Picture: producers: Alberto Grimaldi, Martin Scorsese
Actor: Daniel Day-Lewis, Leonardo DiCaprio
Cinematography: Michael Ballhaus
Editor: Thelma Schoonmaker
Production design: Dante Ferretti
Costume design: Sandy Powell
Original song: U2
Martin Scorsese’s long-awaited chronicle of New York’s Five Points gangs could very well land the director his long-awaited Oscar.
After delays, rumored rifts with Miramax brass, and boatloads of hype and buzz, “Gangs” will reach the screen on Dec. 20 — and it promises to be worth the wait.
Epic brims with kudos vets in all departments. Oscar winner Daniel Day-Lewis (“My Left Foot”) — touted as a contender since pic’s 20-minute teaser unpooled in Cannes — turns in an intense, comic-surreal perf as cleaver-wielding gang head Bill “The Butcher” Cutting. And “Titanic” star Leonardo DiCaprio, an Oscar nominee for “What’s Eating Gilbert Grape,” sheds much of his rascally image as the vengeful Amsterdam Vallon. Cameron Diaz also gives a lusty perf as a woman devoted to two men.
Smaller roles show off the talents of Oscar-winner Jim Broadbent (“Iris”), as opportunistic politician Boss Tweed, and Oscar-nominee Liam Neeson as Priest Vallon, whose murder is the motivating factor for orphaned son Amsterdam’s actions. John C. Reilly plays a Five Points cop on the take and proves to be quite the Miramax house thesp this year, with roles in two other pics from the distrib, “Chicago” and “The Hours” (which Par has domestically and Miramax overseas).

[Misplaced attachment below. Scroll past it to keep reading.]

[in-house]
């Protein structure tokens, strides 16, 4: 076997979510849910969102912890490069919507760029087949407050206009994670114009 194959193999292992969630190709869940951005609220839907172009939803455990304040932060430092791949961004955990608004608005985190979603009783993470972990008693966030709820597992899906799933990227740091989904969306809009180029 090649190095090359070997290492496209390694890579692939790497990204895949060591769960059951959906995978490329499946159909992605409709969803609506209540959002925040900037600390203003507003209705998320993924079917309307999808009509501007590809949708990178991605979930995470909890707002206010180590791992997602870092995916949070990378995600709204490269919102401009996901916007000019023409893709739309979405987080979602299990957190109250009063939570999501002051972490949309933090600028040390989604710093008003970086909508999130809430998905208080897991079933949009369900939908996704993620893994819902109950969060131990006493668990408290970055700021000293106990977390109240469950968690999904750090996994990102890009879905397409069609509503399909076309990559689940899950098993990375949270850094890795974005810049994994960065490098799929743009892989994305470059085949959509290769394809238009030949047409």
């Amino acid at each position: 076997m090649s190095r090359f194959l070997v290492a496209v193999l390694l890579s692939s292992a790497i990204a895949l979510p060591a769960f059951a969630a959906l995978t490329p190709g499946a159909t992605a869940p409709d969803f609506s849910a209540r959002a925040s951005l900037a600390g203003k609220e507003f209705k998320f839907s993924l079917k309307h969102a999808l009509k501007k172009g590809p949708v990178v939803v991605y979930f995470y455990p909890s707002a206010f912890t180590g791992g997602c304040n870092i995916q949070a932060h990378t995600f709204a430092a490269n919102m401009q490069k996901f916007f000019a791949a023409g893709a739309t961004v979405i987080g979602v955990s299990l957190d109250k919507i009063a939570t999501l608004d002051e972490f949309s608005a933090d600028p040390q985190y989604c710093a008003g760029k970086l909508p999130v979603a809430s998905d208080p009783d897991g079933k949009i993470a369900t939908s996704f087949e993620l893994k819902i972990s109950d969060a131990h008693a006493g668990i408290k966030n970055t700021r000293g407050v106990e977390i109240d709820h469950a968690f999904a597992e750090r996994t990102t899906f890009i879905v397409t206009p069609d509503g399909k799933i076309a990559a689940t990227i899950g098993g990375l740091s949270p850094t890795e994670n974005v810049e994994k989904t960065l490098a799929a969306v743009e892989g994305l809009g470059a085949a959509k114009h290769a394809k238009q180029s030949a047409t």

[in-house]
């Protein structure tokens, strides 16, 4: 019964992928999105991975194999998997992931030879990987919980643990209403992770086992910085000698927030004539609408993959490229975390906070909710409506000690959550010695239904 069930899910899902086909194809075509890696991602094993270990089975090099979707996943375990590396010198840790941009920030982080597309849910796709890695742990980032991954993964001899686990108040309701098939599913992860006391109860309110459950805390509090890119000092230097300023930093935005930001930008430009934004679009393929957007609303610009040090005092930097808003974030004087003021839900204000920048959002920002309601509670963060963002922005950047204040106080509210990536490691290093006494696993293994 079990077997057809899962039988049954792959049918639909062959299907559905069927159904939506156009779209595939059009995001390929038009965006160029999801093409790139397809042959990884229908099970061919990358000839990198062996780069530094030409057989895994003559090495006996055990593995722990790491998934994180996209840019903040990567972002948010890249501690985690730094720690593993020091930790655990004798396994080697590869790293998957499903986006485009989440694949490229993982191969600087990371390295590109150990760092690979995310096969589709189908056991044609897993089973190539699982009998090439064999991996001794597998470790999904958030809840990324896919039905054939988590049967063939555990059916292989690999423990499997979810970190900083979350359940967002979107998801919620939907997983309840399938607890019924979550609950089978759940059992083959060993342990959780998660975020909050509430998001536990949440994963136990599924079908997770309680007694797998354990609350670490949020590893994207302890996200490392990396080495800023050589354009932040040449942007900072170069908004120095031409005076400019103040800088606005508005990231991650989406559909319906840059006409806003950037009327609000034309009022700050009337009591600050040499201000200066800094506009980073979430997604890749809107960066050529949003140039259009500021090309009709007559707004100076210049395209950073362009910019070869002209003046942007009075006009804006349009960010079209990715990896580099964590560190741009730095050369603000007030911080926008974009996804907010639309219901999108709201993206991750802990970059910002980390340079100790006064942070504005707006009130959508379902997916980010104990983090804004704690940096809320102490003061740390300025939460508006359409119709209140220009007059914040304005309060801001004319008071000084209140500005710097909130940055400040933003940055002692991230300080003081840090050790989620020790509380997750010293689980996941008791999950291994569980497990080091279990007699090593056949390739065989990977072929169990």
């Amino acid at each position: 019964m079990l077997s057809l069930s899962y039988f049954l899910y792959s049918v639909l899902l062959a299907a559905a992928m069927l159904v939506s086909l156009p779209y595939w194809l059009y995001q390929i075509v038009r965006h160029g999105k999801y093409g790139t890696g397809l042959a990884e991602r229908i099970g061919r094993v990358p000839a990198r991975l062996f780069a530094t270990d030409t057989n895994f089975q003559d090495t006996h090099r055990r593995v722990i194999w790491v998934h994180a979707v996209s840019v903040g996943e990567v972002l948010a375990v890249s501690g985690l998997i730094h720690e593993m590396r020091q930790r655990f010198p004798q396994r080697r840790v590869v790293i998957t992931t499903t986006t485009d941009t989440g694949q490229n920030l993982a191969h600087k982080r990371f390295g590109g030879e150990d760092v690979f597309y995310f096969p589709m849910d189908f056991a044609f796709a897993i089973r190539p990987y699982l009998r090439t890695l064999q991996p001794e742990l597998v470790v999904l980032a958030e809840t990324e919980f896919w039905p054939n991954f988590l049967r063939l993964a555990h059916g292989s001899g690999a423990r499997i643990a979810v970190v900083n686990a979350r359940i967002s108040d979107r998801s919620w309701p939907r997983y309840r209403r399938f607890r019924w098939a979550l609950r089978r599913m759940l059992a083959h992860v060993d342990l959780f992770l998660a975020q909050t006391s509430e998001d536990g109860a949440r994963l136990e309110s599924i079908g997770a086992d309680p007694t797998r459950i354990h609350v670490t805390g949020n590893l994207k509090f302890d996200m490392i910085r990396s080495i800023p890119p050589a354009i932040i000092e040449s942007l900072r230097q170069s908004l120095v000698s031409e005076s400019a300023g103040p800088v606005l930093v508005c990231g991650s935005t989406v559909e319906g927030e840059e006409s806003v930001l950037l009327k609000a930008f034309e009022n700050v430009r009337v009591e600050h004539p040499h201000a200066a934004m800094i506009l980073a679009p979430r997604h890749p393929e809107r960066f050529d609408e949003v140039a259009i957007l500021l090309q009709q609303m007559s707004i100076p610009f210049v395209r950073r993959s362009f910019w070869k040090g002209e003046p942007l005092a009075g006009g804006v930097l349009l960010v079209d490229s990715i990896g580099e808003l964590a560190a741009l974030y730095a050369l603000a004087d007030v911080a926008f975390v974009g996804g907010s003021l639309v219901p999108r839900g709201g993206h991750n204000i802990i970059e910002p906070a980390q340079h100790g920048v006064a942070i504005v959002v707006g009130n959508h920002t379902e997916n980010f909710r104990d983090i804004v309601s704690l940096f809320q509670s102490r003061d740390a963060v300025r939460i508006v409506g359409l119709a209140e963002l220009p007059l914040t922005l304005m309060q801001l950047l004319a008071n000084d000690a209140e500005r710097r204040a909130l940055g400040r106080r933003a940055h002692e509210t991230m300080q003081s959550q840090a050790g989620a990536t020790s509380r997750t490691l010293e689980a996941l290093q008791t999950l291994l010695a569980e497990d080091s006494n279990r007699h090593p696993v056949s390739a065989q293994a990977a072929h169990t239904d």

Behind the camera
, a long list of Scorsese’s prior collaborators are in top form.
There’s five-time Oscar nominee Dante Ferretti, who miraculously converted Rome’s Cinecitta backlot into 1800s Manhattan. And cinematographer Michael Ballhaus, who marks his sixth teaming with Scorsese, ably captures both the scenic and intimate as well as the pic’s light and dark contrasts.
Editor Thelma Schoonmaker, who received an Oscar for Scorsese’s “Raging Bull” probably toiled the hardest, along with the helmer, over the last year to get the pic in theaters.
And there’s “The Age of Innocence” scribe Jay Cocks, who developed the script with Scorsese over two decades. Cocks shares writing credits with Oscar winner Steven Zaillian (“Schindler’s List”), who structured, while Oscar nominee Kenneth Lonergan (“You Can Count on Me”) refined, coming up with a complex weave of history, action and drama.
Oscar winner Sandy Powell (“Shakespeare in Love”) designed detailed costumes with muted shades of reds and blues that blend expertly with city’s dirt and grime.
Beyond its impressive pedigree, pic falls into a much accoladed Oscar genre: the historical epic. Recently, “Gladiator,” another revenge pic, won five Oscars.
“Gangs” also raises timely questions about citizenship, racism and conscription — important themes that usually get Academy attention.